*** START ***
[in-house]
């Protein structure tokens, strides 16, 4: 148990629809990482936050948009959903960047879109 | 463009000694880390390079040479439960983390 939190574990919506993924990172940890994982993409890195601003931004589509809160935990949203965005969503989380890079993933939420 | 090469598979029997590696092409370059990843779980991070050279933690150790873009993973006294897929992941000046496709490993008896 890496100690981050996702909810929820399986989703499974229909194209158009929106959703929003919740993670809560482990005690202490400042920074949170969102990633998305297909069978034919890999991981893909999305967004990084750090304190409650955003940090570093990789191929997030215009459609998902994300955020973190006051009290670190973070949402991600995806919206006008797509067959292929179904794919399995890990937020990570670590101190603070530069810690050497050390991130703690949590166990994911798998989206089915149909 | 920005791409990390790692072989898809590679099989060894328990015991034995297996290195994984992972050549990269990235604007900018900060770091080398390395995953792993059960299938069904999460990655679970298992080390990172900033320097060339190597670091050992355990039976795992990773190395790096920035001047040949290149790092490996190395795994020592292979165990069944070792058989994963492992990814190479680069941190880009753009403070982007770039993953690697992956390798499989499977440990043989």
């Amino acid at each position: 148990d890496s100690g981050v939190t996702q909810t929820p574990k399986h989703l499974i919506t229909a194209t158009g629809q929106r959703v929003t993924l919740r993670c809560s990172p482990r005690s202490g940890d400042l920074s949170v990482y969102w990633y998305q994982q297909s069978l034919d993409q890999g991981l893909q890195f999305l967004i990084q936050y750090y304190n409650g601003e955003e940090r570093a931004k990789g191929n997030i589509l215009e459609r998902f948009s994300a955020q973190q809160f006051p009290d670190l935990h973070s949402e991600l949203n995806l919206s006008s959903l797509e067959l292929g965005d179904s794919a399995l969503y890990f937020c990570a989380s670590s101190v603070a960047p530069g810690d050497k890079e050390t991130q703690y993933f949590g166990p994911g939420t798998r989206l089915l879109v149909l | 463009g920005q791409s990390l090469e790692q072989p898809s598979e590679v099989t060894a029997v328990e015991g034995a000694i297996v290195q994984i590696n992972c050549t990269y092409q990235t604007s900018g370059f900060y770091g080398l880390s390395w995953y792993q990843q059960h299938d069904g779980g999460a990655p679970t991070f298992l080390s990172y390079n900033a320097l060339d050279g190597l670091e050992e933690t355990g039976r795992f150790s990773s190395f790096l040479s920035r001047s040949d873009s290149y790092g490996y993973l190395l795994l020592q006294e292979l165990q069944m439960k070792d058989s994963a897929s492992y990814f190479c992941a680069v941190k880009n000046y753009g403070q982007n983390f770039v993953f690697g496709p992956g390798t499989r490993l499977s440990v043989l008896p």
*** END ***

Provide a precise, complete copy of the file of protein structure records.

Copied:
[in-house]
């Protein structure tokens, strides 16, 4: 148990629809990482936050948009959903960047879109 | 463009000694880390390079040479439960983390 939190574990919506993924990172940890994982993409890195601003931004589509809160935990949203965005969503989380890079993933939420 | 090469598979029997590696092409370059990843779980991070050279933690150790873009993973006294897929992941000046496709490993008896 890496100690981050996702909810929820399986989703499974229909194209158009929106959703929003919740993670809560482990005690202490400042920074949170969102990633998305297909069978034919890999991981893909999305967004990084750090304190409650955003940090570093990789191929997030215009459609998902994300955020973190006051009290670190973070949402991600995806919206006008797509067959292929179904794919399995890990937020990570670590101190603070530069810690050497050390991130703690949590166990994911798998989206089915149909 | 920005791409990390790692072989898809590679099989060894328990015991034995297996290195994984992972050549990269990235604007900018900060770091080398390395995953792993059960299938069904999460990655679970298992080390990172900033320097060339190597670091050992355990039976795992990773190395790096920035001047040949290149790092490996190395795994020592292979165990069944070792058989994963492992990814190479680069941190880009753009403070982007770039993953690697992956390798499989499977440990043989």
């Amino acid at each position: 148990d890496s100690g981050v939190t996702q909810t929820p574990k399986h989703l499974i919506t229909a194209t158009g629809q929106r959703v929003t993924l919740r993670c809560s990172p482990r005690s202490g940890d400042l920074s949170v990482y969102w990633y998305q994982q297909s069978l034919d993409q890999g991981l893909q890195f999305l967004i990084q936050y750090y304190n409650g601003e955003e940090r570093a931004k990789g191929n997030i589509l215009e459609r998902f948009s994300a955020q973190q809160f006051p009290d670190l935990h973070s949402e991600l949203n995806l919206s006008s959903l797509e067959l292929g965005d179904s794919a399995l969503y890990f937020c990570a989380s670590s101190v603070a960047p530069g810690d050497k890079e050390t991130q703690y993933f949590g166990p994911g939420t798998r989206l089915l879109v149909l | 463009g920005q791409s990390l090469e790692q072989p898809s598979e590679v099989t060894a029997v328990e015991g034995a000694i297996v290195q994984i590696n992972c050549t990269y092409q990235t604007s900018g370059f900060y770091g080398l880390s390395w995953y792993q990843q059960h299938d069904g779980g999460a990655p679970t991070f298992l080390s990172y390079n900033a320097l060339d050279g190597l670091e050992e933690t355990g039976r795992f150790s990773s190395f790096l040479s920035r001047s040949d873009s290149y790092g490996y993973l190395l795994l020592q006294e292979l165990q069944m439960k070792d058989s994963a897929s492992y990814f190479c992941a680069v941190k880009n000046y753009g403070q982007n983390f770039v993953f690697g496709p992956g390798t499989r490993l499977s440990v043989l008896p």